The Great Right Hope
11:00 PM, Nov 18, 2008 • By NOEMIE EMERY
Campaign 2008, which went on for four years, if not for four centuries, was rich in dramatic personae with strange tales -- candidates from Alaska, the Canal Zone, and Hawaii; mavericks, moose-hunters, and multi-racial messiahs -- but none has been so bizarre as the story of Hillary Clinton, who began her career as the wife of a liberal president, who entered the race eons ago as the liberal hope to become the first woman president, and who may end it weeks after the fact as the third female secretary of state in our history, the first ex-First Lady to become a top diplomat, to the relief and delight of many conservatives. How did the feminist wife of Bill Clinton, demonized as a fiend during much of his tenure, end up as the Great Right Hope of the party they bested? The race changed her, and it, beyond all expectations. It was all the campaign.
Candidates of course plan their campaigns, but they are defined more than they anticipate by their opponents, to whom they are forced to react. In 1992, Bill Clinton, an interesting and effective middle-way reform governor, planned to run against liberal Mario Cuomo who would have the support of his party's establishment. To his surprise, Cuomo bowed out, and he became by default the establishment candidate. In 2000, George W. Bush, an interesting and effective reform governor, planned to run against fiscal or social conservatives as an inventive and maverick figure. He ran instead against John McCain, the maverick's maverick, and became in his turn the establishment figure, as the fiscal and social conservatives flocked to his side by default.
And so Hillary planned to run from the left against Evan Bayh or Mark Warner, with the support of the backers she and her husband had wooed over decades in politics: the civil rights groups, the gay and the feminist lobbies, the glitterati of New York and Hollywood, the intellectuals and/or academics, the mainstream and celebrity press. But Bayh and Warner dropped out early on, and she was assailed from the left and above by Barack Obama, whose appeal to her backers unraveled her base. She critiqued the Iraq war and David Petraeus, but he was opposed from the very beginning. She appealed to the young, but he was still younger. She ran as a star, but he was more new, and more glittering. She ran to make history, but the history he was making was much more compelling, as it spoke to undoing the country's most terrible wrong.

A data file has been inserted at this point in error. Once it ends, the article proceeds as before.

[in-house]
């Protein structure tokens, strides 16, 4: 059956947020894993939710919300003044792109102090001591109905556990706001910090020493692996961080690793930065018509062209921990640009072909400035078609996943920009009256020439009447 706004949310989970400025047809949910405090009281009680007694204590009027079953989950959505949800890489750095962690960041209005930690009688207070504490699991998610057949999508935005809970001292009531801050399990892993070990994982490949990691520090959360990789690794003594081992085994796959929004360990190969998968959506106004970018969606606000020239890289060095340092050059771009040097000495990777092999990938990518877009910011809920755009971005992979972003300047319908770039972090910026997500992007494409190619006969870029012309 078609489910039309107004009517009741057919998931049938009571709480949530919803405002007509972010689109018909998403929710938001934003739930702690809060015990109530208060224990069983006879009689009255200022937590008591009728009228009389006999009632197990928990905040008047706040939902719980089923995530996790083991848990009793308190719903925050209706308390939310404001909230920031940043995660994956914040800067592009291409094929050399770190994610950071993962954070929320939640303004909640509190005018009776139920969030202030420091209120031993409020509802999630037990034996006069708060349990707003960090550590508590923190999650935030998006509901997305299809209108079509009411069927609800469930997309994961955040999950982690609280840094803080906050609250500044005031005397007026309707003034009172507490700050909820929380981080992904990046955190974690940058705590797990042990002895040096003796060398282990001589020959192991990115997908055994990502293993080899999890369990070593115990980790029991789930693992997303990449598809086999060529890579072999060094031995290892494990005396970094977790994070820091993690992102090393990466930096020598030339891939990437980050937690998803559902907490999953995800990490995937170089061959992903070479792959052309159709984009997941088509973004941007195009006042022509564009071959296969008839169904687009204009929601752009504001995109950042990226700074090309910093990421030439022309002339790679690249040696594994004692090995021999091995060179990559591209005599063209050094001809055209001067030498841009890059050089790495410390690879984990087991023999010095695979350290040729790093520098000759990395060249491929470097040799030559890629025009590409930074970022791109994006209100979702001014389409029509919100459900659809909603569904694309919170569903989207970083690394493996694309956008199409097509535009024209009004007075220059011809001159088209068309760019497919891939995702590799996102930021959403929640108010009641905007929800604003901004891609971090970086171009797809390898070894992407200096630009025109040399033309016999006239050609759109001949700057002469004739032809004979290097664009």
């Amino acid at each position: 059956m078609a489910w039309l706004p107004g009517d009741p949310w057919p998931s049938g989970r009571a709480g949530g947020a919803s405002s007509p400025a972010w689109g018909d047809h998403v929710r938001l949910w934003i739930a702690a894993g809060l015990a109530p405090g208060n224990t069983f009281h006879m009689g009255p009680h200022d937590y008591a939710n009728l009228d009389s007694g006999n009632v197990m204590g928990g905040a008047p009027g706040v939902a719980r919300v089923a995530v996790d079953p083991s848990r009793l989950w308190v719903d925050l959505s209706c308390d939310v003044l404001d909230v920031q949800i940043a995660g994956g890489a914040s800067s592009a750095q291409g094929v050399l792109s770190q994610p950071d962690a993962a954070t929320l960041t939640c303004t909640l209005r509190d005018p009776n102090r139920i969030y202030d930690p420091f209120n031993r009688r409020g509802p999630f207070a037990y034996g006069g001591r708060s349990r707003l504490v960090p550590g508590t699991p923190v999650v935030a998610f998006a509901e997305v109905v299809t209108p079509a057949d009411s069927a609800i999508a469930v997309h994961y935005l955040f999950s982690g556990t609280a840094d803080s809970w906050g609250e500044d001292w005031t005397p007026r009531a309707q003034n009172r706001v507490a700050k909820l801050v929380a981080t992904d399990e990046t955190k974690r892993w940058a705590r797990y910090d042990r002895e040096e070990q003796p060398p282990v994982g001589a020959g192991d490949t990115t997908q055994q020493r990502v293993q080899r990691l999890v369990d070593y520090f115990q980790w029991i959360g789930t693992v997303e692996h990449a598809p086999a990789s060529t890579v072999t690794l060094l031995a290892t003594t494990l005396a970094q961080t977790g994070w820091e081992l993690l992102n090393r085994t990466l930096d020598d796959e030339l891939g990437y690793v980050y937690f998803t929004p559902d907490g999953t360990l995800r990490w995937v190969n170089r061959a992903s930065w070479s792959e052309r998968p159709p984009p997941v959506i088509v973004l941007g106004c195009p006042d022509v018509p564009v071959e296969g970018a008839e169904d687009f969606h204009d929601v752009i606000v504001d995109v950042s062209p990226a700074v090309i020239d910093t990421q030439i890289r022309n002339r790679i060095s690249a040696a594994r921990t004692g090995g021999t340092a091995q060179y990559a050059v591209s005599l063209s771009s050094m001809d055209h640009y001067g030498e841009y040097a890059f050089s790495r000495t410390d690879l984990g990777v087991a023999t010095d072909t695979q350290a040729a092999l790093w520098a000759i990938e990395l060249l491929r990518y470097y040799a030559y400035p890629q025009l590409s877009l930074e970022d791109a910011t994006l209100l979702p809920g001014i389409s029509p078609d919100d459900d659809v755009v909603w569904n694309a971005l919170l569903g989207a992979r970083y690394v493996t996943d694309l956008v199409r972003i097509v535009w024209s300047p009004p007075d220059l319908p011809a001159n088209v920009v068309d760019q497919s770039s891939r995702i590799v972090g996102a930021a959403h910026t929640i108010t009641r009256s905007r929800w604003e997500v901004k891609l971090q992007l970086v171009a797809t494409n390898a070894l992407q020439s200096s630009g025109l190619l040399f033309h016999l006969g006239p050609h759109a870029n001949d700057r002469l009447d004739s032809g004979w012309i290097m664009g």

As he rose, all her old mainstays began to desert her. The trendies and glitzies peeled off, as did the students. The civil rights lobbies peeled off, as was expected. The feminists split. NARAL deserted, aborting her hopes at a critical moment. Hollywood and the fashion world broke for her rival, who looked like a film star, or a model for the Gap. The media swooned, and began to assail her, deriding her style, and clothes. As her previous base was collapsed by Obama, she responded by taking the only route open: She morphed by default into the champion of middle-aged, middle-class, small-town and middle America; of the more conservative, post-Reagan Democrats; and, by her party's standards, the hawks. In no time at all, Hillary Rodham of Wellesley and Yale became the new voice of the Democrats' social conservatives, defending rural voters and small town inhabitants against charges of "bitterness," saying elites had degraded the culture, knocking back shots of Crown Royal in bars. If Obama was Gary Hart, she was Henry (Scoop) Jackson; if he was the Priest, then she was the Warrior; if he was the Academician, pacific, detached and non-confrontational, she was the Jacksonian, ready to fight for her country and rights.
In this incarnation, she began to attack Obama for his lack of war-on-terror credentials, noting that she and John McCain had years of experience dealing with war-and-peace issues, while Obama had speeches. She ran ads implying Obama was not the right person to answer the phone when it rang in the White House at three in the morning with news of a terrorist outrage. She didn't just change, she seemed authentic in changing, as if a woman who had gone through multiple makeovers during decades in politics had finally found a persona that fit her. Martha's Vineyard flaked off, revealing the soul of a Midwestern scrapper. Conservatives watched, with surprise, with some awe, and with some bemusement. Perhaps this was her all along.